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Hopes of relieving Copenhagen's housing squeeze
The Danish capital has a reputation for being an innovative and sustainable city with everything you could ask for. Only one thing missing: Affordable student housing for local and international students alike.
But Jørgen Rossen, the mastermind behind the International Student City of Copenhagen (ISCC), reckons that he has the city’s answer to the housing shortage.
The ISCC plan includes accommodation for approximately 5,000 students in Ørestaden, just four metro stations away from Kongens Nytov. The project is set to be the Nordic equivalent to the successful Cité Internationale Universitaire de Paris (CIUP), founded in the 1920s and attended by Prince Henrik and many other Danes.
See the now more detailed plans of the project here.
André Honnorat, the founder of CIUP in Paris and a Minister of Education, created the international city after witnessing millions being killed in the trenches in World War I. Honnorat was passionate about young people meeting when they are young in order to build friendships that would last for the rest of their lives with the hopes of avoiding these devastating wars.
The same empowering sentiment is what inspired Rossen to create ISCC, which is planned to be the second-ever international city to be located close to a capital. A University of Copenhagen graduate, he believes that the housing crisis in Copenhagen is appalling and acknowledges the importance of students being together:
”Youth want to be with youth! The girls want to meet boys, and boys want to meet girls [sic], and the intellectual youth want to meet and talk together!”, he says. The project could attract youth from all over the world, branding Copenhagen as an international hot bed, so to speak.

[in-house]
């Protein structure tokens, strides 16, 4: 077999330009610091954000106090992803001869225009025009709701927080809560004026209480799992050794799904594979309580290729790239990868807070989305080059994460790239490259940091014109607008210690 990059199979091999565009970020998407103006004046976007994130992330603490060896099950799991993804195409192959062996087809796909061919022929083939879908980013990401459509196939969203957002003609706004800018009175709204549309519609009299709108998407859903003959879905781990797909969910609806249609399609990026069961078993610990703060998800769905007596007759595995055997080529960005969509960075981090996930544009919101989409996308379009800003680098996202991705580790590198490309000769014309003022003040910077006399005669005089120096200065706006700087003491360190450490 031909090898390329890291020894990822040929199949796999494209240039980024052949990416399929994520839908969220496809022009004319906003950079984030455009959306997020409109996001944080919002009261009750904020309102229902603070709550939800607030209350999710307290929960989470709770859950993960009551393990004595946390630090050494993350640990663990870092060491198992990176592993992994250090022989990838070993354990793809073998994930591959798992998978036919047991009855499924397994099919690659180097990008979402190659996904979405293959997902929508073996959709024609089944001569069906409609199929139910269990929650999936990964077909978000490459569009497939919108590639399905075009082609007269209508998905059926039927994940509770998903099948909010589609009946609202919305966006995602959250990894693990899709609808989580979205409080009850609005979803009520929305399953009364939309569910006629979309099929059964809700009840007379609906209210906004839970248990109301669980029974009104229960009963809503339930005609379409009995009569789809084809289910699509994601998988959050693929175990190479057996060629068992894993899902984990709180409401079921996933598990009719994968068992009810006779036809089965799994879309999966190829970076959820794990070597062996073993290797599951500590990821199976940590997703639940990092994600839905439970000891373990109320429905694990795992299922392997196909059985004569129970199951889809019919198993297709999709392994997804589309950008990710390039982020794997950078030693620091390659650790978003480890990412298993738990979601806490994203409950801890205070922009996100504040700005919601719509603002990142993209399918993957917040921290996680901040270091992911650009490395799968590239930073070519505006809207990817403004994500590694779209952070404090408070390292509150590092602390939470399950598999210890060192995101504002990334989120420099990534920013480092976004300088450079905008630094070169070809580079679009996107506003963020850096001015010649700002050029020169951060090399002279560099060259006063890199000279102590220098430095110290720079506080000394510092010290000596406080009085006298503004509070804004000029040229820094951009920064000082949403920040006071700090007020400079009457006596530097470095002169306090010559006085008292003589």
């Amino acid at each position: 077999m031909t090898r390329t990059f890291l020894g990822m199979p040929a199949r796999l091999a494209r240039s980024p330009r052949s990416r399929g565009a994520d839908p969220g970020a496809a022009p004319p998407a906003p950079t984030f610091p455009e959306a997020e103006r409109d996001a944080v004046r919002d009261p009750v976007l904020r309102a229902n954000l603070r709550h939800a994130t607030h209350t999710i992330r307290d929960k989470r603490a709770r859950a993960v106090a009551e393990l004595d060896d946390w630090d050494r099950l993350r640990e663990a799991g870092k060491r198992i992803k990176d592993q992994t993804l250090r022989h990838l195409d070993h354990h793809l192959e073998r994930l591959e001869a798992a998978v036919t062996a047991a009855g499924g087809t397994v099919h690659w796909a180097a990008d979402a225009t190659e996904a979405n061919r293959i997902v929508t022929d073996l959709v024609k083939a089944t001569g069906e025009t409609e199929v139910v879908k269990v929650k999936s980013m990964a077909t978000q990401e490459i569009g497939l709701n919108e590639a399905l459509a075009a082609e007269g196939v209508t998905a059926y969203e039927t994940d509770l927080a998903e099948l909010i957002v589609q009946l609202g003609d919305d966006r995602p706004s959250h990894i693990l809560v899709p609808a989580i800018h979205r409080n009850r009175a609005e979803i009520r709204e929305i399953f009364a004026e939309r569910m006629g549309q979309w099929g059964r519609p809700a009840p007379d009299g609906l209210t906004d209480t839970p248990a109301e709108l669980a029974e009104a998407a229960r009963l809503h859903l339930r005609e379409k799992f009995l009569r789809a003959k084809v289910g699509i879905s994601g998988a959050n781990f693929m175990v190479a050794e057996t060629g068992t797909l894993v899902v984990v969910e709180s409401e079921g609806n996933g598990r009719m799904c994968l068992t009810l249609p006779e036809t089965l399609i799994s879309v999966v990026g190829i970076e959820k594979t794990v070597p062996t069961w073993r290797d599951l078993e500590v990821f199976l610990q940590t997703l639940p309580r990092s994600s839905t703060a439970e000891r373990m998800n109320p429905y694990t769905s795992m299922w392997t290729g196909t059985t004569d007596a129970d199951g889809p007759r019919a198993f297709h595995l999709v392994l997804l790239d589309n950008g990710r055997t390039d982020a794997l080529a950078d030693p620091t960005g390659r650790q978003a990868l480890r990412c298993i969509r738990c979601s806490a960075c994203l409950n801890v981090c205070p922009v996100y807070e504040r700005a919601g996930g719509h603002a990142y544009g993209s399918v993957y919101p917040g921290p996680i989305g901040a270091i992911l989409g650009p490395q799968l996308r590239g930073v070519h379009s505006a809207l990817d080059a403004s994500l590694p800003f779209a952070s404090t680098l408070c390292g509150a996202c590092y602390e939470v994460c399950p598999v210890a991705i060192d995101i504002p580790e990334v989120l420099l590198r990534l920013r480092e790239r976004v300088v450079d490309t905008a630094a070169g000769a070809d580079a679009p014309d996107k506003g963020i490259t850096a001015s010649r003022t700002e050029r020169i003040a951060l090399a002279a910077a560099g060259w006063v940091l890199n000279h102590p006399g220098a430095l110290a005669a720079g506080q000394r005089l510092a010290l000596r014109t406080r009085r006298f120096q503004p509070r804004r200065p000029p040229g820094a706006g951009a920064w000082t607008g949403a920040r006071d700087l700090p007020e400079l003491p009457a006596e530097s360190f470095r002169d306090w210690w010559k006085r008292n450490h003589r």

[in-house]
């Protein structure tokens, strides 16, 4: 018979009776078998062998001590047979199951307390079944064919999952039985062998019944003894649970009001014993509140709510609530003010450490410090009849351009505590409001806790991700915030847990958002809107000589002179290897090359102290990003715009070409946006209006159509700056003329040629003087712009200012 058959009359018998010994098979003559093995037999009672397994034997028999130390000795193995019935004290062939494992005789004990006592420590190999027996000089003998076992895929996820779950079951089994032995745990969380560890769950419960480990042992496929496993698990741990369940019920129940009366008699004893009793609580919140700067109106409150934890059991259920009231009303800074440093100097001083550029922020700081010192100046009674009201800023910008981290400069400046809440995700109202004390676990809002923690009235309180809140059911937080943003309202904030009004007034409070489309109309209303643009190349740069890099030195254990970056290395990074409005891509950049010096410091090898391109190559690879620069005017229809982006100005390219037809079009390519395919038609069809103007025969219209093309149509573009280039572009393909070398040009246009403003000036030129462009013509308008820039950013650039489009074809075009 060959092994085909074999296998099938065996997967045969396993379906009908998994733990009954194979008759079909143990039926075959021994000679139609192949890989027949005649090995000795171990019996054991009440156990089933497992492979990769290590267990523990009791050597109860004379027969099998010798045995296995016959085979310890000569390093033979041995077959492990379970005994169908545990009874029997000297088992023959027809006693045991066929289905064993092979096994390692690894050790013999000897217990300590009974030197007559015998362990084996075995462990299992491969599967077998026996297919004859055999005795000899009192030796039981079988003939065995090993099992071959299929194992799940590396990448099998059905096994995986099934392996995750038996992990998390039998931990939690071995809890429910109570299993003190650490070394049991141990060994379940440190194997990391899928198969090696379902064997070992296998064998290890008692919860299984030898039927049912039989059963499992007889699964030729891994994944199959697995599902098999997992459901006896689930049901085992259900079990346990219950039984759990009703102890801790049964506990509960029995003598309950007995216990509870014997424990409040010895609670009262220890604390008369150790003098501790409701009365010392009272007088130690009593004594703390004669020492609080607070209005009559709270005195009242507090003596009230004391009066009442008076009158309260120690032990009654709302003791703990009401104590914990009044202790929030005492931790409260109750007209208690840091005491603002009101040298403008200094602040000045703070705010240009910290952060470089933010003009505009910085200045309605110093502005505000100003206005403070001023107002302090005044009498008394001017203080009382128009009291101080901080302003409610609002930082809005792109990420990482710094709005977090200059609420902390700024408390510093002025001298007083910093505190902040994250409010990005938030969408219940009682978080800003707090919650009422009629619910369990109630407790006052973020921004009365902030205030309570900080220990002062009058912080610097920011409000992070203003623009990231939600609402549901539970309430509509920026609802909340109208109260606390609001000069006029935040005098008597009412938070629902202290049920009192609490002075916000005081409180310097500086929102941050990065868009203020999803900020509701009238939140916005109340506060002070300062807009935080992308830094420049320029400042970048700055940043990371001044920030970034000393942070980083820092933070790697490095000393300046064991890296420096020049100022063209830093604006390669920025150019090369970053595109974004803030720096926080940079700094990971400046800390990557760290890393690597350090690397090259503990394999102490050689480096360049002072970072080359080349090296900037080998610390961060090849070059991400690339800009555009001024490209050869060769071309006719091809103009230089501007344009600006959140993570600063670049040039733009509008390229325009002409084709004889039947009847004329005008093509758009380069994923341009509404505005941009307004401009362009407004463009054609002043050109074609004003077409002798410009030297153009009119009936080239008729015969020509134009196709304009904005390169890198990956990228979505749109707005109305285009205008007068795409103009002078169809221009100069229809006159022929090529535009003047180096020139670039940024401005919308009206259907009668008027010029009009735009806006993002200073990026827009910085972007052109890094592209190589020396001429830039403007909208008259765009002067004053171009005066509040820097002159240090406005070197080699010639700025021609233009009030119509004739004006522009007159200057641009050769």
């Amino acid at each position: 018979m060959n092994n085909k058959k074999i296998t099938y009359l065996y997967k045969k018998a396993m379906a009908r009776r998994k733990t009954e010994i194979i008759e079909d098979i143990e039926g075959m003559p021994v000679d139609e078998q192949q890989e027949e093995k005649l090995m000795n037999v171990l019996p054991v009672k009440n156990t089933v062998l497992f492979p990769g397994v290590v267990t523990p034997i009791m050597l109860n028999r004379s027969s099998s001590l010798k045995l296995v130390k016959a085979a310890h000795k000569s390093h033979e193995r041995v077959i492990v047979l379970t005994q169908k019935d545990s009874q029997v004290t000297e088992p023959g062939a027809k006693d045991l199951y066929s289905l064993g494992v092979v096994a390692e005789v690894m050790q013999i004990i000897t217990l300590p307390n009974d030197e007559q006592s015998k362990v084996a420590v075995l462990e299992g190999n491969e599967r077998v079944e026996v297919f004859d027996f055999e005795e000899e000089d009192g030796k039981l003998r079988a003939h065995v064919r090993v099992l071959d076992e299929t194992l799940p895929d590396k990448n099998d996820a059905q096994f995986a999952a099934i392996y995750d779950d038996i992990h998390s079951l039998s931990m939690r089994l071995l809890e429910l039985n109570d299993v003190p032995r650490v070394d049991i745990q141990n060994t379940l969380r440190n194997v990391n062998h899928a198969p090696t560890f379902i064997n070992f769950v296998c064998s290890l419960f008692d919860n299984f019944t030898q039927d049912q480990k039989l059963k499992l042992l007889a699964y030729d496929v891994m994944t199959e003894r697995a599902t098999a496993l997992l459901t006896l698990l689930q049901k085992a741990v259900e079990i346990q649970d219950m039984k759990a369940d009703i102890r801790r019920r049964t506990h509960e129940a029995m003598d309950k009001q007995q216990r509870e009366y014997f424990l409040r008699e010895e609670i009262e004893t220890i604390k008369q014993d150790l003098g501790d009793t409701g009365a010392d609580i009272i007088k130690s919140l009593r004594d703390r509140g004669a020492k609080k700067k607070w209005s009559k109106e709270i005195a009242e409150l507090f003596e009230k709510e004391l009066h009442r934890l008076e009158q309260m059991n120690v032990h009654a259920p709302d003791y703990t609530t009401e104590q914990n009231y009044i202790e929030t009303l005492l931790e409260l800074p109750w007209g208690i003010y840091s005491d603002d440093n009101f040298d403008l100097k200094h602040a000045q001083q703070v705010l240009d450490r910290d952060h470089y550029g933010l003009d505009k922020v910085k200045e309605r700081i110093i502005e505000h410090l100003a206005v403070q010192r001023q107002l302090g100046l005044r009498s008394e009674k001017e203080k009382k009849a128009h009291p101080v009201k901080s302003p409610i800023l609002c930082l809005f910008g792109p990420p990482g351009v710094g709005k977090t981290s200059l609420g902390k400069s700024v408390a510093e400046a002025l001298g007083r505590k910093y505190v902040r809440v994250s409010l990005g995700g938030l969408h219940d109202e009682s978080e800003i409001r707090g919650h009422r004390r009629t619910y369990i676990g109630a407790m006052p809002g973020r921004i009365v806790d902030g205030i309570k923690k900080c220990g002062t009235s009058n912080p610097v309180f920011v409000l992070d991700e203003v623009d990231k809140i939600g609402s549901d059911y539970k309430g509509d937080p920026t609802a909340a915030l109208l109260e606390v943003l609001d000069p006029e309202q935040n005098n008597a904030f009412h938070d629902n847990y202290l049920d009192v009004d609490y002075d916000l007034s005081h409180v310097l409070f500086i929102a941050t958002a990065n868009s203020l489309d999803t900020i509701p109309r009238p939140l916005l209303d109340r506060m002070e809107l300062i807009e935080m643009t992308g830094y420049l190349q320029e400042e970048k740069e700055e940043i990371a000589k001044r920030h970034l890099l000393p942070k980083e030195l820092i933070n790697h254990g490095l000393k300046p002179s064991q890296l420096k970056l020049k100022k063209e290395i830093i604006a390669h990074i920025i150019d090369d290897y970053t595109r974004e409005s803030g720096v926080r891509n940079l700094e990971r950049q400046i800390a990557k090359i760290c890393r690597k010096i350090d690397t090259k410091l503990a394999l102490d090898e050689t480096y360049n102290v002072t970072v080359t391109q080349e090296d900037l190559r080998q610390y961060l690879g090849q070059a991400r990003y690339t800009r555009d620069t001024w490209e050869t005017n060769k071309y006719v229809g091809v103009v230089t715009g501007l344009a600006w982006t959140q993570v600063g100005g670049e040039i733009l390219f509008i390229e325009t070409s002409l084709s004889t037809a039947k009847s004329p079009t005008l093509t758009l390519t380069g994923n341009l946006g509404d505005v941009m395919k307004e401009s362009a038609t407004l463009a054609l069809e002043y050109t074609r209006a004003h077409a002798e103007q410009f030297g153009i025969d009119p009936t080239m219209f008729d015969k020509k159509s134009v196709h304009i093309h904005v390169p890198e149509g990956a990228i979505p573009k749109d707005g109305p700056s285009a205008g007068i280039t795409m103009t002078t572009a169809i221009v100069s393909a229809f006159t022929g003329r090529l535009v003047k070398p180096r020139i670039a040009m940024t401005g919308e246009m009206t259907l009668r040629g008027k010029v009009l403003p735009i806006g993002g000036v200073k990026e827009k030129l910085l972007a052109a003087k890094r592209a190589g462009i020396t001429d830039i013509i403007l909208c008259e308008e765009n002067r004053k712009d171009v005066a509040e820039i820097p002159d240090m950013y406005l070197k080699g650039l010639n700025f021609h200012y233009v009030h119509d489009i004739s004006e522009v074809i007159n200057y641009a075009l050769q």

Today, the CIUP in Paris hosts up to 40 national houses for over 10,000 students from more than 120 nations. Each national house is not allowed more than 50 per cent of their residents to be of that particular nationality, ensuring that young people are exposed to other cultures and create an international network.
The facilities include a library, theatre and concert halls, swimming pool, sports facilities, cafés, restaurants and saloons. The ISCC intends to replicate this with multidisciplinary activities and also create opportunities for work experience.
But the advantages associated with building an international city don’t end with the students. A recent article in daily newspaper Berlingske states that ‘more foreign students in Denmark means more money in the treasury,’ in the form of more tax revenues.
Fiscal benefits aside, there is a need to develop more sustainable housing options, says Frank Jensen, Mayor of Copenhagen.
“The challenges are great because Copenhagen is more popular than ever,” adding that ”the accommodation capacity that was built during the boom is to be used.”
A short term solution to the crisis would be for more private companies to build small, decentralized apartments. Although ISCC would take an estimated 10-15 years to complete, if you look 25 years ahead it is a big asset for Copenhagen financially, socially and internationally, the planners reckon.
While two pension funds are interested in funding ISCC, greater support needs to come from the government to secure the land and gain funding. The benefits are numerous, so what’s the reason behind the delay? There isn’t one, according to Rossen:
”Stupid Copenhagen – Why don’t you grab this idea and build this marvelous city and attract talented youth from all over Europe?”
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